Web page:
Here is a tremendously powerful technique I learned from Dr. Wyatt Woodsmall in the late 2000s. It is known as success modeling.
One of the best things that you can do for your event is to model your marketing and strategies on other successful events. You'd be surprised how willing other event organizers are to share some of their proven secrets.
In 2008, I called up an event organizer in Buffalo, New York. I heard that he sold out 7,000 tickets to his fundraising event in very little time. He was gracious enough to give me 30 minutes of his time and shared the fantastic details. What he shared with me was an information goldmine.
When I asked if he consulted for a fee to other event organizers, he said that he was happy to share the information with anyone interested at no charge. You would be amazed at how many good people there are willing to share their event and event success secrets, but it's up to you to be proactive and ask.
Some of the biggest client success stories are a result of this type of modeling. Go out and find an event success story and quantify it.
If you're going to get in contact with another event or event organizer, be prepared to listen carefully and not over-judge their ideas. Way too many event organizers will arm themselves with logic about why they can't do something potentially beneficial for their event.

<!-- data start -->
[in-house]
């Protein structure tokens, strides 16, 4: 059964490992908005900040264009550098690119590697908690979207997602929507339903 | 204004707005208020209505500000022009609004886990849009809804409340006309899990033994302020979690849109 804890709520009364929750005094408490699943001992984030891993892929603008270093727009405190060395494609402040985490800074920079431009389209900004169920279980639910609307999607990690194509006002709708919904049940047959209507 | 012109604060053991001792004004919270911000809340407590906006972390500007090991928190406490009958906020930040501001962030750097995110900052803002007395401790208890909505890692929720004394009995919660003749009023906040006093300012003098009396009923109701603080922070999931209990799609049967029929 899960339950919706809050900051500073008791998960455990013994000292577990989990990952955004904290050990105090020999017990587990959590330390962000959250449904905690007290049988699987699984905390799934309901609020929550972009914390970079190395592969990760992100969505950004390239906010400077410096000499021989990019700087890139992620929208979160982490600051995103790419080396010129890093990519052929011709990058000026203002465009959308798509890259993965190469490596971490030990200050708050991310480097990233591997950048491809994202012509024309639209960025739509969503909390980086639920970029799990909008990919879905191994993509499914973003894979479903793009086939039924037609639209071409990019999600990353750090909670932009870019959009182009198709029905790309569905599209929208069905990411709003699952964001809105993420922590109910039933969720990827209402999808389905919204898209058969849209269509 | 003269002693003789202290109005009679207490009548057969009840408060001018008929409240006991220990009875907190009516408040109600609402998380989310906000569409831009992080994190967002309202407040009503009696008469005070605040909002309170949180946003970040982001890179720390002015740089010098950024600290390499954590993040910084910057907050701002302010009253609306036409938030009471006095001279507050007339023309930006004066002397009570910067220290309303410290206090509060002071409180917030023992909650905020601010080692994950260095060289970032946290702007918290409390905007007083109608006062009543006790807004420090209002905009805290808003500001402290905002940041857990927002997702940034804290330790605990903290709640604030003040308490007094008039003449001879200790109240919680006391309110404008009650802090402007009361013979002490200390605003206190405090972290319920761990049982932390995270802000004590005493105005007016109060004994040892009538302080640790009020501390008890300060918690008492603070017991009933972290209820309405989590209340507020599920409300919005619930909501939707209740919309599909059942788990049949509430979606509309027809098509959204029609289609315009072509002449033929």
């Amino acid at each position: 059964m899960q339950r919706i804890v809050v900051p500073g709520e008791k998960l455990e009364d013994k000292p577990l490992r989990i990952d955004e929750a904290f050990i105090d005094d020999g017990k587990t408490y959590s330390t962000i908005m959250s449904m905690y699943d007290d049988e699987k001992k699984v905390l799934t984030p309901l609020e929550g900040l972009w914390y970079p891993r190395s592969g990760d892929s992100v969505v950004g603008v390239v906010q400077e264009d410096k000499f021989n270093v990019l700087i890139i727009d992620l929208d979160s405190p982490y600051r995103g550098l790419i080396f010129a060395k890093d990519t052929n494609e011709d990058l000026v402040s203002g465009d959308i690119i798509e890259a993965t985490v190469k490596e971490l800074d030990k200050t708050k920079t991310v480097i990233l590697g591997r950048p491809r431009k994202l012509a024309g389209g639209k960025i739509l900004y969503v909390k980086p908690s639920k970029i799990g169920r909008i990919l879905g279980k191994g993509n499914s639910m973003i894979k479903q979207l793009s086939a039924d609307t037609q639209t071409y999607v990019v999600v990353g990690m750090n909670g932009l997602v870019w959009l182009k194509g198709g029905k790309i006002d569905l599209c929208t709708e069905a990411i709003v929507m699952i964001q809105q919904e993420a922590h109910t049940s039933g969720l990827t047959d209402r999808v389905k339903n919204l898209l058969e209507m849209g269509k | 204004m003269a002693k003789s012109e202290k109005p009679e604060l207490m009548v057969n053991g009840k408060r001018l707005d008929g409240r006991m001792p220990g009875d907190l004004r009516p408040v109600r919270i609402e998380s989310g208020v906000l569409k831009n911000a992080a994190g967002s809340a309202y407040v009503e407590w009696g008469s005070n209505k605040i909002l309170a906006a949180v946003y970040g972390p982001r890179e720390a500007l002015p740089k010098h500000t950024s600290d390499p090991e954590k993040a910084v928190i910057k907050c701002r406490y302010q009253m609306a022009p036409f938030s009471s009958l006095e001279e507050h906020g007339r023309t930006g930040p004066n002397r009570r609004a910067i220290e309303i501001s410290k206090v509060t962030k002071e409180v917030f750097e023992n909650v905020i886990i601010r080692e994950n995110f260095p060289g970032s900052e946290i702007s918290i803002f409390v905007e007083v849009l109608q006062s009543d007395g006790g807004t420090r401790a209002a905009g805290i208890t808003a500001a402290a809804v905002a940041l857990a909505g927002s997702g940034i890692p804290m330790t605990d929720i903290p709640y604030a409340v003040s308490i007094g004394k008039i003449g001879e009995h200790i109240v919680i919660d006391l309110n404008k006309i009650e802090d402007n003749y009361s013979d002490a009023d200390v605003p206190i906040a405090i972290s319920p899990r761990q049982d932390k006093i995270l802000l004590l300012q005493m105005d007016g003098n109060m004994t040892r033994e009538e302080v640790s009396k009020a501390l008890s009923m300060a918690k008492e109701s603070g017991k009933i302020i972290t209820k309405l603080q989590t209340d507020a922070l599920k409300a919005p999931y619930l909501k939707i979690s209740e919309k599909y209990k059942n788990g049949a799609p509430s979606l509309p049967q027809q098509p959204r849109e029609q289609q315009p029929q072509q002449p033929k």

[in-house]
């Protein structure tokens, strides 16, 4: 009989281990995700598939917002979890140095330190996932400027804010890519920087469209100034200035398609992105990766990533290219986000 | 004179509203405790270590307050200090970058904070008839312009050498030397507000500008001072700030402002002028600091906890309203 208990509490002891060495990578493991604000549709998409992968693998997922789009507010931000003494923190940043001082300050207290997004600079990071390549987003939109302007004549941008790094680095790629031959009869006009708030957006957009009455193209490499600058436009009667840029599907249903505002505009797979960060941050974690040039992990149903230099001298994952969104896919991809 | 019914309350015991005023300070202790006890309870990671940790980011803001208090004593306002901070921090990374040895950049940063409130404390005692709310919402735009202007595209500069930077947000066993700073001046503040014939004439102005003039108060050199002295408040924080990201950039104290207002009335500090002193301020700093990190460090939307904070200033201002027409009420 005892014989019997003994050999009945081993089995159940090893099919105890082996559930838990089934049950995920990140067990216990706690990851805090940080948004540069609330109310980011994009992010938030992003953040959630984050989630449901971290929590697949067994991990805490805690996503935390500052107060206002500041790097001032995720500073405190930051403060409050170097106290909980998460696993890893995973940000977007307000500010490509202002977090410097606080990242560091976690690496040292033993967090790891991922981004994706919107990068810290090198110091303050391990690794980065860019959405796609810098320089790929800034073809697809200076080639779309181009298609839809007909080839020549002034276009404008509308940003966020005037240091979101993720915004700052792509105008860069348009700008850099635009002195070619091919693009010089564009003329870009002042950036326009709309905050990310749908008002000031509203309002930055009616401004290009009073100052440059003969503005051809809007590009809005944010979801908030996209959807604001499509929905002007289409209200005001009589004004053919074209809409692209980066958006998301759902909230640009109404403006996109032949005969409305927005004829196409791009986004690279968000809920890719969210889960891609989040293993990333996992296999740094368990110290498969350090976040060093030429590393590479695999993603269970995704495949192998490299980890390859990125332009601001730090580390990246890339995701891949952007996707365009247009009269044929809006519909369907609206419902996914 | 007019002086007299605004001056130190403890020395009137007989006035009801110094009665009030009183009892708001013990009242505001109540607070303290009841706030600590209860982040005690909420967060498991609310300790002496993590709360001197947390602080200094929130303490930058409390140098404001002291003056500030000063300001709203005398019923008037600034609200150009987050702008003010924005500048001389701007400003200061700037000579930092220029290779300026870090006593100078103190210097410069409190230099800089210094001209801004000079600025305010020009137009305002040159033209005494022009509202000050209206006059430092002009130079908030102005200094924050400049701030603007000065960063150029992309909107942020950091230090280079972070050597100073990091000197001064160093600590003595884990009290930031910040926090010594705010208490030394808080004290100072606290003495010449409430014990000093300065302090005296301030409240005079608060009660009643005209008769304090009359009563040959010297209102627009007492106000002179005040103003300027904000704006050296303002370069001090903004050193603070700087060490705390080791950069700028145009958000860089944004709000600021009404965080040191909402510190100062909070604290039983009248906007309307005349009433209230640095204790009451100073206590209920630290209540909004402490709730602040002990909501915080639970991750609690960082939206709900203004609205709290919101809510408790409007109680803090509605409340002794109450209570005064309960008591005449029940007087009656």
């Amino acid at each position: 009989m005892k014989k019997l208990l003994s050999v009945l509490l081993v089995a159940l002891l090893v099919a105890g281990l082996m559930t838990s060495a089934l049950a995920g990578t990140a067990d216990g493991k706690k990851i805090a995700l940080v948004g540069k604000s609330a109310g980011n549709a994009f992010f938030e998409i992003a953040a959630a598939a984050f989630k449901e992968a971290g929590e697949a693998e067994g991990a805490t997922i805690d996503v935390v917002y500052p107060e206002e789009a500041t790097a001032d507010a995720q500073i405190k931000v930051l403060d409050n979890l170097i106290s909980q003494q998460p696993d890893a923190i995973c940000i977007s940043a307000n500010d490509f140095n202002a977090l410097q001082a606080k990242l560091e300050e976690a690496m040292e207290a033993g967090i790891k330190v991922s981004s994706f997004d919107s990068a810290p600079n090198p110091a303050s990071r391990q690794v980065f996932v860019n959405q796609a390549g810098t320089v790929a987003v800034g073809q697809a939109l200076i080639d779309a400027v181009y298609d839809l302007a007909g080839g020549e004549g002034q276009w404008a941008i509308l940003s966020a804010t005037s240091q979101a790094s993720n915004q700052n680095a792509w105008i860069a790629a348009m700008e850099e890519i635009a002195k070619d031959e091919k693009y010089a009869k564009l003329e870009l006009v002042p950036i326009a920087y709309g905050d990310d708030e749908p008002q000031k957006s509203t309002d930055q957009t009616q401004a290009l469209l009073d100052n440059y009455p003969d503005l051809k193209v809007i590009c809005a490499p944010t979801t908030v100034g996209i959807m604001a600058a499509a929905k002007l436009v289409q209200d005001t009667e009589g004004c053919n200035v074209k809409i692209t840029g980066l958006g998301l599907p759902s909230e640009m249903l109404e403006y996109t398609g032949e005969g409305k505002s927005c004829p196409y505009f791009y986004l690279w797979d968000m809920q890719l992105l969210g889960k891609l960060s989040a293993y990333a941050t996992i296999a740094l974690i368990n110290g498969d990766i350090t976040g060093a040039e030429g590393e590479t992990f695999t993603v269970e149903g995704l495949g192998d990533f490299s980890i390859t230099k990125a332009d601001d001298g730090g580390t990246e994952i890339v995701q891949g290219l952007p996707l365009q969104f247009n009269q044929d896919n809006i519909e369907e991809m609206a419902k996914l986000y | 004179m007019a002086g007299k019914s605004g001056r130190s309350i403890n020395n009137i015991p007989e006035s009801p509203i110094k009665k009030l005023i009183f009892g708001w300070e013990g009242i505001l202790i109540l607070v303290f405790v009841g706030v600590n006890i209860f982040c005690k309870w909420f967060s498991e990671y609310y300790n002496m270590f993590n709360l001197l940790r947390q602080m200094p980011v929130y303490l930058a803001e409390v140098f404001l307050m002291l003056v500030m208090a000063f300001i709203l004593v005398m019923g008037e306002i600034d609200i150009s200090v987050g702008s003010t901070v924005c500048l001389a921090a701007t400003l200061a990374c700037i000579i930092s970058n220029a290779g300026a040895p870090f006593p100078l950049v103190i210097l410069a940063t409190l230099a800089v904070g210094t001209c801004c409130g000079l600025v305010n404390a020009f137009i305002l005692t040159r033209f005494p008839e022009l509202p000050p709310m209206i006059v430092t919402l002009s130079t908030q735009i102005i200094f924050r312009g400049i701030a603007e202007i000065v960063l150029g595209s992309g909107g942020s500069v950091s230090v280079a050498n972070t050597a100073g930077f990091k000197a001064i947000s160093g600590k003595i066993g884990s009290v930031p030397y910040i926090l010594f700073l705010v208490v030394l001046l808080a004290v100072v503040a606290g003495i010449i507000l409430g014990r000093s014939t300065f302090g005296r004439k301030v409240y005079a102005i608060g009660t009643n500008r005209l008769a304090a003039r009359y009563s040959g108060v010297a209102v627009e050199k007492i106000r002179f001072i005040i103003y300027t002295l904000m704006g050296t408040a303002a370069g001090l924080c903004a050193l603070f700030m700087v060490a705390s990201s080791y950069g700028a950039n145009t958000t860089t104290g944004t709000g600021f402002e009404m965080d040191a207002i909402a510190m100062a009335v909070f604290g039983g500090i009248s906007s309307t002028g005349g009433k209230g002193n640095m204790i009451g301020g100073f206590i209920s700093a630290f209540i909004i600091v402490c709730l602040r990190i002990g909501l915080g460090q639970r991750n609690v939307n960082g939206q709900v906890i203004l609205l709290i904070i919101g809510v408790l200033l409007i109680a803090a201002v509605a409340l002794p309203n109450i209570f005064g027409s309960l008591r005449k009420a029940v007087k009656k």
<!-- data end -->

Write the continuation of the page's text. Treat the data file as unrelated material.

I hear it all the time. "We can't do that because [insert excuse here]." You might not hear what you want to hear. Be prepared to ask questions instead of focusing on the answers you want. Some of the best event organizers I've studied do things that others would consider to be highly counter-intuitive.
If you want a really successful event, you're going to need to lay down some of the preconceived notions you might have. What you hear might not make immediate sense. You have to decide what works best for your event, but at least consider trying something different.
Here are two modeling questions you can use:
- What is your most potent event marketing strategy?
- What are your biggest event marketing lessons (mistakes)?
It is also essential to validate the information. There are a lot of very audacious claims made in the event industry, whether it be attendance or revenue numbers. If possible, try to vet the data or make sure that the information you're getting is accurate.
There are successful event organizers out there willing to help you. Make it a point to try to speak to at least one a week. Taking 15 or 30 minutes out of your week to do this could revolutionize the way you run your event.